Park County Sheriff Scott Steward said it appeared Jason Shefelbine, 32, had fallen between 75 and 100 feet into a steep ravine near the Clarks Fork River.
“Although it’s not the end we hope for, it certainly gives us closure,” Steward said, adding that it would give the family the chance to grieve and move on.
He said even just a little bit of moisture can make the canyon rock slippery and dangerous.
“It’s a treacherous area and it takes one slip, and unfortunately that might have cost him (Shefelbine) his life here,” Steward said.
An official cause of death had not been determined as of press time.
A friend and family members found his body about 9 a.m. Saturday after spending the night in the Clarks Fork Canyon, Steward said.
The sheriff had suspended a Park County Search and Rescue hunt for the man on Oct. 15, after 12 days of searching turned up no sign of Shefelbine and bad weather set in. Search and rescue members were en route to the area Saturday morning, planning to resume the search, when they got the news that Shefelbine’s body had been found, the sheriff said.
The location was within the search area, a spot that teams had come pretty close to and where a kayaking team and dog teams had smelled a strong odor, Steward said. The problem was that the rugged area has so many hidden ledges and hard-to-see places, he said.
Search and rescue members and other volunteers were able to get Shefelbine’s body out of the canyon about 6 p.m. Saturday, Steward said.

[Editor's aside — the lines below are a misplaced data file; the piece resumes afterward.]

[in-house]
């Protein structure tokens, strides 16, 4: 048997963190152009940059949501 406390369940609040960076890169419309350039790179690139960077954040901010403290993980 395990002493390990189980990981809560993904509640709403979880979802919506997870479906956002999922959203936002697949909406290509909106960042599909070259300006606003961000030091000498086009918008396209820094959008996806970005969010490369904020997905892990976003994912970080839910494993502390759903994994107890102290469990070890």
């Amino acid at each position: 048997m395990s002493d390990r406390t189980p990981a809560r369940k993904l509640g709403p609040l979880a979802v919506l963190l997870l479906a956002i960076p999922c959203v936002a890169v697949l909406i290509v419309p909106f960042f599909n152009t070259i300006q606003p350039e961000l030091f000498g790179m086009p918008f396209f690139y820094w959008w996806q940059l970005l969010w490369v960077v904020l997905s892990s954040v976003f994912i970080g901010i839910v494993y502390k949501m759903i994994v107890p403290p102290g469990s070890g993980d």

Shefelbine was reportedly an experienced outdoorsman and was headed to the Clarks Fork Canyon to do some fishing on Saturday, Oct. 1.
His vehicle was found on the night of Tuesday, Oct. 4, starting the 12-day search that included dogs, airplanes, helicopters, search and rescue members from Park and Sublette counties and other volunteers. Information from a purported psychic was also passed along to search leaders, but Steward said the prediction turned out to be inaccurate and had nothing to do with finding Shefelbine’s body.
He was found a little more than two miles miles from his vehicle, parked near Antelope Butte.
Steward praised the work of the unpaid county search and rescue members over the course of the search and the efforts of the other volunteers, like Shefelbine’s friends and family.
“I gotta thank all of them for pulling together,” Steward said.
He said the cost of the search, thanks in large part to the volunteer efforts, was likely under $3,000 or $4,000, and the county will seek reimbursement from the state.
Steward recommends that folks heading into the backcountry travel with other people and let others know where they’re going.